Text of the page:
Model the disjunctive grey space defined in the Figure 1
Informally, a set is concave, if some points on a straight segment with its endpoints in the set are outside the set. For a definition see Wikipedia. The grey set (space) in Figure 1 is concave (or disjunctive) and we know that this space cannot be modeled using a single LP – that is using linear inequalities, since the feasible space of an LP is always convex. A set of constraints can be interpreted as the intersection of all constraints in the set. In the Figure 1 the grey surface can be interpreted as the union of two convex figures: (1) a rectangle with the four corners (0, 0), (0, 2), (5, 2), and (5, 0). (2) a triangle with the corners (0, 0), (3, 3), and (6, 0).
We introduce two variables x ≥ 0 (horizontal extension) and y ≥ 0 (vertical extension).
The rectangle space R can be modeled as a convex space (intersection of two linear constraints):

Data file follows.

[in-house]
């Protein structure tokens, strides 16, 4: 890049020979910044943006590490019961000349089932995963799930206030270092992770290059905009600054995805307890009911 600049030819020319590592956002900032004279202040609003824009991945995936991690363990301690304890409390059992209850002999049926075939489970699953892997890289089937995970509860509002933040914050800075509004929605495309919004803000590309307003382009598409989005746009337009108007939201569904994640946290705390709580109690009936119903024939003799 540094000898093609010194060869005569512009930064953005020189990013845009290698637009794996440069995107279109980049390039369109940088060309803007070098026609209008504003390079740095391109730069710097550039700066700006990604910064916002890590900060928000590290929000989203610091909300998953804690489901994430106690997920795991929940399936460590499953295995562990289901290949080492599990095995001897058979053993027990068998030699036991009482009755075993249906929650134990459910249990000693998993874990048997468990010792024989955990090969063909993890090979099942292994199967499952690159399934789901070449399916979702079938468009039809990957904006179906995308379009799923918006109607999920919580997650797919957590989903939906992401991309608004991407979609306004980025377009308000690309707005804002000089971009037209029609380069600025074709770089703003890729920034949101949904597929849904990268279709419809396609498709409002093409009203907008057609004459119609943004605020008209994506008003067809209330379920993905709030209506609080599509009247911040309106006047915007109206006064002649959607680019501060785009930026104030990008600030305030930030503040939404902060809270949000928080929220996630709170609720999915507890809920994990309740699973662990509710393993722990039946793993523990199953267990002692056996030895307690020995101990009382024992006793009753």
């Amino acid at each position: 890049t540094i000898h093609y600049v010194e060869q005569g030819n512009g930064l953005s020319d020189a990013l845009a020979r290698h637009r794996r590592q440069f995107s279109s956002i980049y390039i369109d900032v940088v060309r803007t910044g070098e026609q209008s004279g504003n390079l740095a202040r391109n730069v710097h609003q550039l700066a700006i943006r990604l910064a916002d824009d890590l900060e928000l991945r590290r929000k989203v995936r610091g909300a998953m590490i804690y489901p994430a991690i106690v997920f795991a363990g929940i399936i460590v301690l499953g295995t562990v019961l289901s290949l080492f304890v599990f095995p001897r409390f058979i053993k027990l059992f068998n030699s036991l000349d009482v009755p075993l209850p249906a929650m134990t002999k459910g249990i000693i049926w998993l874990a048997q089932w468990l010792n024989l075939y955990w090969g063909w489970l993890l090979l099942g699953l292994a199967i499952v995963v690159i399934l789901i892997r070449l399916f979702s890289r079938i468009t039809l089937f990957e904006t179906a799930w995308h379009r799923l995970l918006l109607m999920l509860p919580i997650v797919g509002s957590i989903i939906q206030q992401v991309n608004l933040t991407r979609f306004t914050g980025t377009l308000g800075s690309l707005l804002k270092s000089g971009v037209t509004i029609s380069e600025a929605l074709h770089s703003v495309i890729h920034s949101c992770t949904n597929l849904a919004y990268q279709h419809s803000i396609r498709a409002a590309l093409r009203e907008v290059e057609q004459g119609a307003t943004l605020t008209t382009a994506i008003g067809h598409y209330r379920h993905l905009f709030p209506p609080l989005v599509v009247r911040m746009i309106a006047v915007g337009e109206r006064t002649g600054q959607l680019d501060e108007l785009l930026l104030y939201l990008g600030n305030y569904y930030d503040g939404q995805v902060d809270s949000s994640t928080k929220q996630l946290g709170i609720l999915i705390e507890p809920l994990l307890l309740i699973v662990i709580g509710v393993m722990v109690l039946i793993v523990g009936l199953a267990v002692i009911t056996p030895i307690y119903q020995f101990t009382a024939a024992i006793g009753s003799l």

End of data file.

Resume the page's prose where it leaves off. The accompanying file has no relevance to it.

The triangle space T can be modeled as a convex space:
The union of R and T is therefore:
model Logic4 "Disjunctive Constraint";
variable x[0..10]; y[0..20];
constraint Grey: (x<=5 and y<=2) or (y<=x and y<=6-x);
maximize obj: x+y;
Write('Optimum is: (%d,%d)' n' ,x,y);
end
Depending on the objective function, various optimal points are found and they are easy to verify :
With the function max x + y, the optimum is (5, 2).
With the function max y, the optimum is (3, 3).
With the function max x, the optimum is (6, 0).
With the function max y - x, the optimum is (0, 2).
LPL transforms the disjunctive constraint into the following 5 linear constraints, adding two binary variables X40 and X43:
max: + y + x;
Grey: + X43X + X40X >= 1;
X41X: + x + 5 X40X <= 10;
X42X: + y + 18 X40X <= 20;
X44X: - x + y + 20 X43X <= 20;
X45X: + x + y + 24 X43X <= 30;
[1] MatMod. Homepage for Learning Mathematical Modeling : https://matmod.ch.
[2] Hürlimann T. Reference Manual for the LPL Modeling Language, most recent version. https://matmod.ch/lpl/doc/manual.pdf.